Sometimes I let people get to me. Maybe you do too? It’s not that they are particularly shady; it’s that I give them power over me to disappoint and distract, rather than choosing to understand and let it go.
We congratulate ourselves for seeing through people to their manipulative ways, their agendas, and their self-centeredness. Yes, congratulations, “Me.” You nailed that person. You linked the one comment to the other and figured out the half-truth and motive. Well done. Now what? Dwell on it? Spring-load your emotions waiting for a chance to return the favor? Fume and vent to someone else? All of the above? That’s great—you’ve successfully allowed the very thing you supposedly detest to influence and multiply through you. Well done, “Me.”
Leads to this dig-down-deep question: Do I really detest selfishness, or do I just find it troubling in others because it gets in my way? What if our dry judgment found a pool of generosity somewhere? Even the power to say…
…Grant that I may not so much seek…to be understood as to understand.”
Perhaps you recognize the phrase from a famous old prayer and wonder, Is that just the sentiment of a saint, or is it an achievable goal for the rest of us?
In fact, we can become generous responders.
Not by burying hatchets or just trying harder through force of will;
Not by looking on the bright side through conflict-avoiding cowardice;
Not by just admitting our own flaws so as to be less inclined to judge others.
The answer is a kind of paradox called the discipline of grace.
Grace must get personal to get powerful. We can’t expect some general assent about the human condition to bring a change of heart. Grace gets powerful through us only after it gets personal in us—when it gets into nooks and crannies of autonomy and resistance. I’m not talking about feeling guilty. I’m talking about the resolve to BE GUILTY.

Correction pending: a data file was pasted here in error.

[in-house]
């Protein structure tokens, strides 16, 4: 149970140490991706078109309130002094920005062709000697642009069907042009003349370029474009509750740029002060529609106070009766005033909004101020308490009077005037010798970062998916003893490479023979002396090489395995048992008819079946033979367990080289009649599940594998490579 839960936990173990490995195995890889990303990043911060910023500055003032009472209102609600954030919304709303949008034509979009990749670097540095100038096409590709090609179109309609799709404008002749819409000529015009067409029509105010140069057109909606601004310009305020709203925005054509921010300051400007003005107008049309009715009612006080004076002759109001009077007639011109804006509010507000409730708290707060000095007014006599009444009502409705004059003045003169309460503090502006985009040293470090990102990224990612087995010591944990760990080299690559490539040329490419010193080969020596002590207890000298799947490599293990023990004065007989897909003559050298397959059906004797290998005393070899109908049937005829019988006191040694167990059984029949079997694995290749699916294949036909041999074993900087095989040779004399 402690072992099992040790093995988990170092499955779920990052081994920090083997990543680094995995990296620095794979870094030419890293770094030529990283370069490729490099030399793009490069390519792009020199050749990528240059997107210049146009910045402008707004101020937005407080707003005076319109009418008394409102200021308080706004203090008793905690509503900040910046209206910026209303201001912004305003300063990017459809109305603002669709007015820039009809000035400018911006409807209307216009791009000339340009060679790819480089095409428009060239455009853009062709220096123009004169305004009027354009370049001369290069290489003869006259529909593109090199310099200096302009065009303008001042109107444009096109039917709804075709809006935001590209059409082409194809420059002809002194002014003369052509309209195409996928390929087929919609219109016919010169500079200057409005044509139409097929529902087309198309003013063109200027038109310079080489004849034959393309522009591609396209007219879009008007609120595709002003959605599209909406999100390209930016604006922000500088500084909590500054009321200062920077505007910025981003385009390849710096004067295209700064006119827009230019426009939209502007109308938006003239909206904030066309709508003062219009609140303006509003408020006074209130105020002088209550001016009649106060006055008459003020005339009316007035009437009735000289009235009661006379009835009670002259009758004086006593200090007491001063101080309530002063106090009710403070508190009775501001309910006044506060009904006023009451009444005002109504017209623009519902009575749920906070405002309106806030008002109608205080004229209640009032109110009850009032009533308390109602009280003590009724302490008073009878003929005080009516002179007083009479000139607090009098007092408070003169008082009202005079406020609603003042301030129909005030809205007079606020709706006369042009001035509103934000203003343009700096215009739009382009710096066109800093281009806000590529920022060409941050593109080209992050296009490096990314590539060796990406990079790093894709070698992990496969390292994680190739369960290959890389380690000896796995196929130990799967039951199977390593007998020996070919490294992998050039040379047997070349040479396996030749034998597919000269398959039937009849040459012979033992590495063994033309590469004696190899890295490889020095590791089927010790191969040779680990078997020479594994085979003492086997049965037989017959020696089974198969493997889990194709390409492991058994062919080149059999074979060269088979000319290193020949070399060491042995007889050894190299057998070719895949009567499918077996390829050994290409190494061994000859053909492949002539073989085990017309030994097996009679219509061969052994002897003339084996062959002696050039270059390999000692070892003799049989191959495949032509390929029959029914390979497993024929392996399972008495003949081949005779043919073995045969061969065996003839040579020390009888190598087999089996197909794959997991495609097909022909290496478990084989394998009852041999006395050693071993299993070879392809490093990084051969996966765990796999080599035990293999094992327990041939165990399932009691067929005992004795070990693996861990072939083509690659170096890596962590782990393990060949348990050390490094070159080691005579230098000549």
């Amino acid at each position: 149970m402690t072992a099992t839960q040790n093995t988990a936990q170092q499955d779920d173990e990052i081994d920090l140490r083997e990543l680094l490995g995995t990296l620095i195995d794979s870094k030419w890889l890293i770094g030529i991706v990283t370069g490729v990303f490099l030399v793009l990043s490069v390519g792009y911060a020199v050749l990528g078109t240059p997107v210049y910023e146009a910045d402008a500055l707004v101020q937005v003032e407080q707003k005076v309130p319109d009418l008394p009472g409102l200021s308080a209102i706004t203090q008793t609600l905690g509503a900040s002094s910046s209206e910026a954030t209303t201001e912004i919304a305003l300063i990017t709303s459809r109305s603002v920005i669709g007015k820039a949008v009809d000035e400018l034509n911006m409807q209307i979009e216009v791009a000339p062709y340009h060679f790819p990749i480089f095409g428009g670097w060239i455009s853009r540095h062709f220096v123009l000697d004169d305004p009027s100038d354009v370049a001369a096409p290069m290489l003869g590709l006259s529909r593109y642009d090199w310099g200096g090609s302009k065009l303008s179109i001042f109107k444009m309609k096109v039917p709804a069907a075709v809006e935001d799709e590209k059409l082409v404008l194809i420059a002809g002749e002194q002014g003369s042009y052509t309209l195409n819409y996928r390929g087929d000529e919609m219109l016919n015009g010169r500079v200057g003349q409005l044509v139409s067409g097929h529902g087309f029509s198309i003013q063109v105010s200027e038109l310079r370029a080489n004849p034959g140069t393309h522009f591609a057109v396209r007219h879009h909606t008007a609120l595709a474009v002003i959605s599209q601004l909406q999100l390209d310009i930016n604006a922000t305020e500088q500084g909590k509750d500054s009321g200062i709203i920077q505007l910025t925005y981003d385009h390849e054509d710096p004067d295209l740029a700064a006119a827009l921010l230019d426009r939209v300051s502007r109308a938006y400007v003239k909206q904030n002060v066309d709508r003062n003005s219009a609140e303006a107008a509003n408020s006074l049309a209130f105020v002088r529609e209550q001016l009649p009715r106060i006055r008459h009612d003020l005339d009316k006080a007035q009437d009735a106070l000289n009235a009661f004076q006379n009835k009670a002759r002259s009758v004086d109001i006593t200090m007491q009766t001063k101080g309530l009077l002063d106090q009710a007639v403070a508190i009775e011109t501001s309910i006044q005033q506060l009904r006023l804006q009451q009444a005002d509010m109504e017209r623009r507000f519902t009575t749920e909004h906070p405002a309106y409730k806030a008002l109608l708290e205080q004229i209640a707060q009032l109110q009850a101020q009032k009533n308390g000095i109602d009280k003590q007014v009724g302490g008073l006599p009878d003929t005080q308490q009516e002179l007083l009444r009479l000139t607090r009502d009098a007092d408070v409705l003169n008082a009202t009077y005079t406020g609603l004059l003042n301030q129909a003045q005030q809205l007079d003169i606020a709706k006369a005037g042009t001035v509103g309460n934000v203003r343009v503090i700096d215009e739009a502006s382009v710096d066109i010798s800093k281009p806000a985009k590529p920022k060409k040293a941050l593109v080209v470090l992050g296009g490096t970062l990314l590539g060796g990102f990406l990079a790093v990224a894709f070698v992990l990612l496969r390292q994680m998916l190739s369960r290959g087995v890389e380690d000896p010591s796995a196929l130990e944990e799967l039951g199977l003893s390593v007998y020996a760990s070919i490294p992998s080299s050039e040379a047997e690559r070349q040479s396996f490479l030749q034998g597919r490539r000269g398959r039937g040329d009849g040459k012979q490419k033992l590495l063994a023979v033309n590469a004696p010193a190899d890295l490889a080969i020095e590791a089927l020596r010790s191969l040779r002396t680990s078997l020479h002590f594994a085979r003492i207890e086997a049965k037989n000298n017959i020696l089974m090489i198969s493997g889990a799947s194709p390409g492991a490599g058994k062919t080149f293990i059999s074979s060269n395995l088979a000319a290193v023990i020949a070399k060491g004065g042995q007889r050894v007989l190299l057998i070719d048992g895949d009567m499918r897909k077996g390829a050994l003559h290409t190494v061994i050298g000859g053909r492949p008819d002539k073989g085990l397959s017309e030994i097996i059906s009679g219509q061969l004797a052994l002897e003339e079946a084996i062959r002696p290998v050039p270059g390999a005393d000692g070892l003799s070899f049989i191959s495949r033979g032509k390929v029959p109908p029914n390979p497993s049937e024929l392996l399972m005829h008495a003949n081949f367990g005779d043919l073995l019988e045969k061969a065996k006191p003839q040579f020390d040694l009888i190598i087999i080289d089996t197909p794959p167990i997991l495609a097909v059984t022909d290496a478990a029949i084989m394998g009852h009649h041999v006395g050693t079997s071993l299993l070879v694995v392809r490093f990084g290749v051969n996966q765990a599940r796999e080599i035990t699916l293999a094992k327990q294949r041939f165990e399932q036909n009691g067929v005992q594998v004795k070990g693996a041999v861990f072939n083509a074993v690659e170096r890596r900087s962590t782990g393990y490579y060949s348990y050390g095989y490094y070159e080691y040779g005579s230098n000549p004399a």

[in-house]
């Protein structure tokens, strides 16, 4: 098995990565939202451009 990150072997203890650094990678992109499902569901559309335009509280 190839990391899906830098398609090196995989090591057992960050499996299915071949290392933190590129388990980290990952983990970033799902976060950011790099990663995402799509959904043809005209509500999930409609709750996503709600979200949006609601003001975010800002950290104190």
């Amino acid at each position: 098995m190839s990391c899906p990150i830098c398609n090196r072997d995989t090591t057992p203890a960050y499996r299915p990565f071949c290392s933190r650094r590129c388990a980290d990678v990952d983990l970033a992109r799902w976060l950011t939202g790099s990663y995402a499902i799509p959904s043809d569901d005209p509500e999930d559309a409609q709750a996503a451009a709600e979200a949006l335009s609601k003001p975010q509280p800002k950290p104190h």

Paraphrasing, John Owen, we only grow upward in praise as we grow downward in repentance. Or, in a more modern turn of the phrase, “We are more flawed than we dare imagine, but more loved than we dare dream.”
This pursuit can seem futile if you’ve spent too much time just feeling bad about the past rather than having faith to admit it’s worse than you think and bigger than you can manage. Becoming only a better manager of the human condition brings no freedom from it, inside or out. When we recognize the same problem in someone else putting pressure on us, we wring-out the distain we have for our own flaws over someone else’s head.
We can’t give what we do not have. It takes trust, not just general affirmation, that inward confession enables outward freedom. Only a genuine, regular consideration of our own nature can elevate our view of grace. Only private gratitude for increasing grace results in outward generosity the moment we are squeezed.
Who’s at your door?
“Behold I stand at the door and knock…” (Rev. 3:20).